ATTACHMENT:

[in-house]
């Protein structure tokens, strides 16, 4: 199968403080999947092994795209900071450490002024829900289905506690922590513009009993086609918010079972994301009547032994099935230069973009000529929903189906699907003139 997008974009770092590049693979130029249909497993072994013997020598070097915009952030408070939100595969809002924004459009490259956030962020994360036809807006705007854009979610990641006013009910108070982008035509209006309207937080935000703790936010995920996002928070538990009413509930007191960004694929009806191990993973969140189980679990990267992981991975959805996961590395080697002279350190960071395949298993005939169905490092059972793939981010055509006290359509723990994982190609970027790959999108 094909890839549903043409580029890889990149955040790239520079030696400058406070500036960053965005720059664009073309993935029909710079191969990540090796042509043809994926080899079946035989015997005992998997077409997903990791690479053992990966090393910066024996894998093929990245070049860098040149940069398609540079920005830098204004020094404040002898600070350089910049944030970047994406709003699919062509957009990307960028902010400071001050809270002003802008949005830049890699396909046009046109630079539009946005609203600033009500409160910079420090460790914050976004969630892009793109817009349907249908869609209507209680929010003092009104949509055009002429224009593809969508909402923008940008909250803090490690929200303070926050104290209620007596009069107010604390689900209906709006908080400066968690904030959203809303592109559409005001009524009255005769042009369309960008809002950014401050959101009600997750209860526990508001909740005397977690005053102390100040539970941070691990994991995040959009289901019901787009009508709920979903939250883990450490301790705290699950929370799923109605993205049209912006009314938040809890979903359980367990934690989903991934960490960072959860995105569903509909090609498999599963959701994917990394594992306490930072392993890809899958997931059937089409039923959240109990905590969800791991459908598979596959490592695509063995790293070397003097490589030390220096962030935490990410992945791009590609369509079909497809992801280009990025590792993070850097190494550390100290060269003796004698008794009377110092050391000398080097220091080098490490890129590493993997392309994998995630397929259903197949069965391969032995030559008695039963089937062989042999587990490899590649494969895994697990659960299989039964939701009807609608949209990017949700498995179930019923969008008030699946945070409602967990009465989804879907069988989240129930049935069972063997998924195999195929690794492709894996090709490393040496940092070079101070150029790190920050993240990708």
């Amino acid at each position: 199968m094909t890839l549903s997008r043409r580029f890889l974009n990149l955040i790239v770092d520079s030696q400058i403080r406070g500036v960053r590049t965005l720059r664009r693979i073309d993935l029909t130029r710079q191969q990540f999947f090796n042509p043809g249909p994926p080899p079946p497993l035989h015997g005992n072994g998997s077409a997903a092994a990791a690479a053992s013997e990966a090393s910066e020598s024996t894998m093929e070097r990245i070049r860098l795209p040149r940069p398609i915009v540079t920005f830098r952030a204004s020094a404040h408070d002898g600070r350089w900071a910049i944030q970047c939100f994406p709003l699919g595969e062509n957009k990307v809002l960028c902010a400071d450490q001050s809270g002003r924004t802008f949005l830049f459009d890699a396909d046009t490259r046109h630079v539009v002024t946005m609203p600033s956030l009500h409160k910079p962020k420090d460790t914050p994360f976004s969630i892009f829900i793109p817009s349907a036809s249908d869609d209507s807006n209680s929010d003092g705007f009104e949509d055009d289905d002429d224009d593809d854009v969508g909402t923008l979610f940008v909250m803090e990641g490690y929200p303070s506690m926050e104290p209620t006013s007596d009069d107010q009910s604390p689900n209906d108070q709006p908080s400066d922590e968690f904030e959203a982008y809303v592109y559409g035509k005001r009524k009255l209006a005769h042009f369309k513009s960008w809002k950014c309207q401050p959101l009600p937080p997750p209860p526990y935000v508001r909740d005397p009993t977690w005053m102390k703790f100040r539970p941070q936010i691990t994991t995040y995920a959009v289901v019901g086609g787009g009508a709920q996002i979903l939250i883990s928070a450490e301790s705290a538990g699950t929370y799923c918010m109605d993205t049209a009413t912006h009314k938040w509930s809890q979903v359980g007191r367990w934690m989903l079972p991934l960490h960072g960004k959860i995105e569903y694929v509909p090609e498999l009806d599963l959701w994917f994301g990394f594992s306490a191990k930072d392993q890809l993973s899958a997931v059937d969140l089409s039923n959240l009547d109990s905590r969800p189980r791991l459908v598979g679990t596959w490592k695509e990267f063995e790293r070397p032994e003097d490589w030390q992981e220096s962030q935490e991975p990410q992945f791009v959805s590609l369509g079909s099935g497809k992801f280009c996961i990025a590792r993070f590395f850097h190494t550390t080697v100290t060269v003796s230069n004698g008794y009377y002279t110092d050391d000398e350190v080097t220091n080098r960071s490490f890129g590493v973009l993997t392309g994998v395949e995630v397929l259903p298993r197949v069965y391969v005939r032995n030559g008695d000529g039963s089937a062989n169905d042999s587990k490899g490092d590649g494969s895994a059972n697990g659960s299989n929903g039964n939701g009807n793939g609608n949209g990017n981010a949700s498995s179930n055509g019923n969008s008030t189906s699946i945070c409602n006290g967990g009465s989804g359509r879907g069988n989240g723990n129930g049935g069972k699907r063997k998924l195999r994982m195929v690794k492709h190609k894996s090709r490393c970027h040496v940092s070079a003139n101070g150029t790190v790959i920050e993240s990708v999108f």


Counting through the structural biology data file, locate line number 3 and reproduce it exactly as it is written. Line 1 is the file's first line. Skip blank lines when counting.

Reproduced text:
């Amino acid at each position: 199968m094909t890839l549903s997008r043409r580029f890889l974009n990149l955040i790239v770092d520079s030696q400058i403080r406070g500036v960053r590049t965005l720059r664009r693979i073309d993935l029909t130029r710079q191969q990540f999947f090796n042509p043809g249909p994926p080899p079946p497993l035989h015997g005992n072994g998997s077409a997903a092994a990791a690479a053992s013997e990966a090393s910066e020598s024996t894998m093929e070097r990245i070049r860098l795209p040149r940069p398609i915009v540079t920005f830098r952030a204004s020094a404040h408070d002898g600070r350089w900071a910049i944030q970047c939100f994406p709003l699919g595969e062509n957009k990307v809002l960028c902010a400071d450490q001050s809270g002003r924004t802008f949005l830049f459009d890699a396909d046009t490259r046109h630079v539009v002024t946005m609203p600033s956030l009500h409160k910079p962020k420090d460790t914050p994360f976004s969630i892009f829900i793109p817009s349907a036809s249908d869609d209507s807006n209680s929010d003092g705007f009104e949509d055009d289905d002429d224009d593809d854009v969508g909402t923008l979610f940008v909250m803090e990641g490690y929200p303070s506690m926050e104290p209620t006013s007596d009069d107010q009910s604390p689900n209906d108070q709006p908080s400066d922590e968690f904030e959203a982008y809303v592109y559409g035509k005001r009524k009255l209006a005769h042009f369309k513009s960008w809002k950014c309207q401050p959101l009600p937080p997750p209860p526990y935000v508001r909740d005397p009993t977690w005053m102390k703790f100040r539970p941070q936010i691990t994991t995040y995920a959009v289901v019901g086609g787009g009508a709920q996002i979903l939250i883990s928070a450490e301790s705290a538990g699950t929370y799923c918010m109605d993205t049209a009413t912006h009314k938040w509930s809890q979903v359980g007191r367990w934690m989903l079972p991934l960490h960072g960004k959860i995105e569903y694929v509909p090609e498999l009806d599963l959701w994917f994301g990394f594992s306490a191990k930072d392993q890809l993973s899958a997931v059937d969140l089409s039923n959240l009547d109990s905590r969800p189980r791991l459908v598979g679990t596959w490592k695509e990267f063995e790293r070397p032994e003097d490589w030390q992981e220096s962030q935490e991975p990410q992945f791009v959805s590609l369509g079909s099935g497809k992801f280009c996961i990025a590792r993070f590395f850097h190494t550390t080697v100290t060269v003796s230069n004698g008794y009377y002279t110092d050391d000398e350190v080097t220091n080098r960071s490490f890129g590493v973009l993997t392309g994998v395949e995630v397929l259903p298993r197949v069965y391969v005939r032995n030559g008695d000529g039963s089937a062989n169905d042999s587990k490899g490092d590649g494969s895994a059972n697990g659960s299989n929903g039964n939701g009807n793939g609608n949209g990017n981010a949700s498995s179930n055509g019923n969008s008030t189906s699946i945070c409602n006290g967990g009465s989804g359509r879907g069988n989240g723990n129930g049935g069972k699907r063997k998924l195999r994982m195929v690794k492709h190609k894996s090709r490393c970027h040496v940092s070079a003139n101070g150029t790190v790959i920050e993240s990708v999108f």